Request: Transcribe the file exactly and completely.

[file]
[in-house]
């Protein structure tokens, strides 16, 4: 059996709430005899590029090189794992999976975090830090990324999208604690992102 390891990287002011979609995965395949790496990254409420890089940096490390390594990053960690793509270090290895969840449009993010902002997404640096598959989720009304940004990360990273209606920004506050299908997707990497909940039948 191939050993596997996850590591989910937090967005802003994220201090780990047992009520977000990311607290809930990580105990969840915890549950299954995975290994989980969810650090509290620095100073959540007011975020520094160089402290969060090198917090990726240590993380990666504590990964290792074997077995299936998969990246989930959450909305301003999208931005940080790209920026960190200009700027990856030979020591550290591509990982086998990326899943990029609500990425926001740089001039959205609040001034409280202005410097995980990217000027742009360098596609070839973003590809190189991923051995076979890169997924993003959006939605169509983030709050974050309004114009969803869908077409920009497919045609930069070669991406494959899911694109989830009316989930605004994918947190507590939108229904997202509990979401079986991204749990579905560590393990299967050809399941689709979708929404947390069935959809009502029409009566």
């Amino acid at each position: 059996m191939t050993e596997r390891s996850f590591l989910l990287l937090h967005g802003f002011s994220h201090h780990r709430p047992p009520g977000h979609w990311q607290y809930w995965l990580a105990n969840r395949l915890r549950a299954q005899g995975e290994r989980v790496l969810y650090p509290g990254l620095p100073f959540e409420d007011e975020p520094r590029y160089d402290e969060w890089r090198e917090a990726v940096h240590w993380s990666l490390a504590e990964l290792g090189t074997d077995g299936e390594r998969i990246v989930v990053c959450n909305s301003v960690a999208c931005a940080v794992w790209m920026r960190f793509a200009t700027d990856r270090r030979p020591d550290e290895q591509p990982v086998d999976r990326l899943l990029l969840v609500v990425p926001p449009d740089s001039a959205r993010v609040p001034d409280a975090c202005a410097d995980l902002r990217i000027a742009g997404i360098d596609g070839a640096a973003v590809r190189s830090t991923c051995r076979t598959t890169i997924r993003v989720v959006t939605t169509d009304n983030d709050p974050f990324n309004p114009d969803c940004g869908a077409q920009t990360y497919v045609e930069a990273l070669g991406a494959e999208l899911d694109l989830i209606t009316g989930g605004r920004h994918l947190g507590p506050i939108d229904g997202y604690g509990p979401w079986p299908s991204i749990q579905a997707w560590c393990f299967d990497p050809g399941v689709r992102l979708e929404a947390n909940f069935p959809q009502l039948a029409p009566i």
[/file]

[in-house]
């Protein structure tokens, strides 16, 4: 059996709430005899590029090189794992999976975090830090990324999208604690992102 390891990287002011979609995965395949790496990254409420890089940096490390390594990053960690793509270090290895969840449009993010902002997404640096598959989720009304940004990360990273209606920004506050299908997707990497909940039948 191939050993596997996850590591989910937090967005802003994220201090780990047992009520977000990311607290809930990580105990969840915890549950299954995975290994989980969810650090509290620095100073959540007011975020520094160089402290969060090198917090990726240590993380990666504590990964290792074997077995299936998969990246989930959450909305301003999208931005940080790209920026960190200009700027990856030979020591550290591509990982086998990326899943990029609500990425926001740089001039959205609040001034409280202005410097995980990217000027742009360098596609070839973003590809190189991923051995076979890169997924993003959006939605169509983030709050974050309004114009969803869908077409920009497919045609930069070669991406494959899911694109989830009316989930605004994918947190507590939108229904997202509990979401079986991204749990579905560590393990299967050809399941689709979708929404947390069935959809009502029409009566």
């Amino acid at each position: 059996m191939t050993e596997r390891s996850f590591l989910l990287l937090h967005g802003f002011s994220h201090h780990r709430p047992p009520g977000h979609w990311q607290y809930w995965l990580a105990n969840r395949l915890r549950a299954q005899g995975e290994r989980v790496l969810y650090p509290g990254l620095p100073f959540e409420d007011e975020p520094r590029y160089d402290e969060w890089r090198e917090a990726v940096h240590w993380s990666l490390a504590e990964l290792g090189t074997d077995g299936e390594r998969i990246v989930v990053c959450n909305s301003v960690a999208c931005a940080v794992w790209m920026r960190f793509a200009t700027d990856r270090r030979p020591d550290e290895q591509p990982v086998d999976r990326l899943l990029l969840v609500v990425p926001p449009d740089s001039a959205r993010v609040p001034d409280a975090c202005a410097d995980l902002r990217i000027a742009g997404i360098d596609g070839a640096a973003v590809r190189s830090t991923c051995r076979t598959t890169i997924r993003v989720v959006t939605t169509d009304n983030d709050p974050f990324n309004p114009d969803c940004g869908a077409q920009t990360y497919v045609e930069a990273l070669g991406a494959e999208l899911d694109l989830i209606t009316g989930g605004r920004h994918l947190g507590p506050i939108d229904g997202y604690g509990p979401w079986p299908s991204i749990q579905a997707w560590c393990f299967d990497p050809g399941v689709r992102l979708e929404a947390n909940f069935p959809q009502l039948a029409p009566i």